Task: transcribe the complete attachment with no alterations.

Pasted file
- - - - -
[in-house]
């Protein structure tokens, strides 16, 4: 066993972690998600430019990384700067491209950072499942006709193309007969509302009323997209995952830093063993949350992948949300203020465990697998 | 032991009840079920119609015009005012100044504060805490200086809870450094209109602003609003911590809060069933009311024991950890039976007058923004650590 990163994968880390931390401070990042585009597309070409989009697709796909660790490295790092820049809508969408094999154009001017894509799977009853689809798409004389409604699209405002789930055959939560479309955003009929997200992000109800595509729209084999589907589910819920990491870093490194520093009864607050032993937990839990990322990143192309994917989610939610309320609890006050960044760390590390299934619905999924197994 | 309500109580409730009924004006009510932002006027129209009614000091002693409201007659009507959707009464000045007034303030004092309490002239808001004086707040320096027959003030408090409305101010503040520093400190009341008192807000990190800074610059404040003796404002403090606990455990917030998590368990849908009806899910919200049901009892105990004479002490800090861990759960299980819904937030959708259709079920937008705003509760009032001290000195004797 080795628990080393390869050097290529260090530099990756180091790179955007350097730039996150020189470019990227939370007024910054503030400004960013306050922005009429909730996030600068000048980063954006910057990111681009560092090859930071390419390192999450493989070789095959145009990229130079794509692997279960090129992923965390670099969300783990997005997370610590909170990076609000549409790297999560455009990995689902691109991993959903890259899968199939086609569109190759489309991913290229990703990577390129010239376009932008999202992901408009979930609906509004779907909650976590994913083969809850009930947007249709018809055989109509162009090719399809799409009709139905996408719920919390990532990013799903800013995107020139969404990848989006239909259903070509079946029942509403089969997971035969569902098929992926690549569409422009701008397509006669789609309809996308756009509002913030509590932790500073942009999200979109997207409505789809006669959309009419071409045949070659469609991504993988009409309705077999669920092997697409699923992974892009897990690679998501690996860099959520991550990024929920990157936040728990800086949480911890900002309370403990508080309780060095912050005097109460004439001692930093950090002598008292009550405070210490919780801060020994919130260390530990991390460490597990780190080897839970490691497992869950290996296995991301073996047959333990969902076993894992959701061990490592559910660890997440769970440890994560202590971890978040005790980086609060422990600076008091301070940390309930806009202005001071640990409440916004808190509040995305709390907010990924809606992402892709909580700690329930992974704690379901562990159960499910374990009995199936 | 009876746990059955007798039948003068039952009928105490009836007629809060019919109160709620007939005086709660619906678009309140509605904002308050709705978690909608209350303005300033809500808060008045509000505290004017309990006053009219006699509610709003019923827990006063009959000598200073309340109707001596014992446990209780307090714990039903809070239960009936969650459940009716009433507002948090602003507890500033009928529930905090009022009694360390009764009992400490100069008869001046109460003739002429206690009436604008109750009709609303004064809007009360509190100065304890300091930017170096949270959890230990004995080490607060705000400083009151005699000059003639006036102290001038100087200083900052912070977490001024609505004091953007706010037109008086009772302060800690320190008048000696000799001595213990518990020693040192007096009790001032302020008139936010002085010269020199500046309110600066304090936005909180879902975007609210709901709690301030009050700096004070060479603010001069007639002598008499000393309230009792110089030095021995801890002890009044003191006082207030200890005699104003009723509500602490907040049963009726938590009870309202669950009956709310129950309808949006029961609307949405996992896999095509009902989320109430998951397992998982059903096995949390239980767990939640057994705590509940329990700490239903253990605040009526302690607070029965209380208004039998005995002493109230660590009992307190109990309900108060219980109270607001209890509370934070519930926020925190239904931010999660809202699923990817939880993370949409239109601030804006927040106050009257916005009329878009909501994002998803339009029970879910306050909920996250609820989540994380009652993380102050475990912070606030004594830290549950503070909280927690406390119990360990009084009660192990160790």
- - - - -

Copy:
[in-house]
């Protein structure tokens, strides 16, 4: 066993972690998600430019990384700067491209950072499942006709193309007969509302009323997209995952830093063993949350992948949300203020465990697998 | 032991009840079920119609015009005012100044504060805490200086809870450094209109602003609003911590809060069933009311024991950890039976007058923004650590 990163994968880390931390401070990042585009597309070409989009697709796909660790490295790092820049809508969408094999154009001017894509799977009853689809798409004389409604699209405002789930055959939560479309955003009929997200992000109800595509729209084999589907589910819920990491870093490194520093009864607050032993937990839990990322990143192309994917989610939610309320609890006050960044760390590390299934619905999924197994 | 309500109580409730009924004006009510932002006027129209009614000091002693409201007659009507959707009464000045007034303030004092309490002239808001004086707040320096027959003030408090409305101010503040520093400190009341008192807000990190800074610059404040003796404002403090606990455990917030998590368990849908009806899910919200049901009892105990004479002490800090861990759960299980819904937030959708259709079920937008705003509760009032001290000195004797 080795628990080393390869050097290529260090530099990756180091790179955007350097730039996150020189470019990227939370007024910054503030400004960013306050922005009429909730996030600068000048980063954006910057990111681009560092090859930071390419390192999450493989070789095959145009990229130079794509692997279960090129992923965390670099969300783990997005997370610590909170990076609000549409790297999560455009990995689902691109991993959903890259899968199939086609569109190759489309991913290229990703990577390129010239376009932008999202992901408009979930609906509004779907909650976590994913083969809850009930947007249709018809055989109509162009090719399809799409009709139905996408719920919390990532990013799903800013995107020139969404990848989006239909259903070509079946029942509403089969997971035969569902098929992926690549569409422009701008397509006669789609309809996308756009509002913030509590932790500073942009999200979109997207409505789809006669959309009419071409045949070659469609991504993988009409309705077999669920092997697409699923992974892009897990690679998501690996860099959520991550990024929920990157936040728990800086949480911890900002309370403990508080309780060095912050005097109460004439001692930093950090002598008292009550405070210490919780801060020994919130260390530990991390460490597990780190080897839970490691497992869950290996296995991301073996047959333990969902076993894992959701061990490592559910660890997440769970440890994560202590971890978040005790980086609060422990600076008091301070940390309930806009202005001071640990409440916004808190509040995305709390907010990924809606992402892709909580700690329930992974704690379901562990159960499910374990009995199936 | 009876746990059955007798039948003068039952009928105490009836007629809060019919109160709620007939005086709660619906678009309140509605904002308050709705978690909608209350303005300033809500808060008045509000505290004017309990006053009219006699509610709003019923827990006063009959000598200073309340109707001596014992446990209780307090714990039903809070239960009936969650459940009716009433507002948090602003507890500033009928529930905090009022009694360390009764009992400490100069008869001046109460003739002429206690009436604008109750009709609303004064809007009360509190100065304890300091930017170096949270959890230990004995080490607060705000400083009151005699000059003639006036102290001038100087200083900052912070977490001024609505004091953007706010037109008086009772302060800690320190008048000696000799001595213990518990020693040192007096009790001032302020008139936010002085010269020199500046309110600066304090936005909180879902975007609210709901709690301030009050700096004070060479603010001069007639002598008499000393309230009792110089030095021995801890002890009044003191006082207030200890005699104003009723509500602490907040049963009726938590009870309202669950009956709310129950309808949006029961609307949405996992896999095509009902989320109430998951397992998982059903096995949390239980767990939640057994705590509940329990700490239903253990605040009526302690607070029965209380208004039998005995002493109230660590009992307190109990309900108060219980109270607001209890509370934070519930926020925190239904931010999660809202699923990817939880993370949409239109601030804006927040106050009257916005009329878009909501994002998803339009029970879910306050909920996250609820989540994380009652993380102050475990912070606030004594830290549950503070909280927690406390119990360990009084009660192990160790």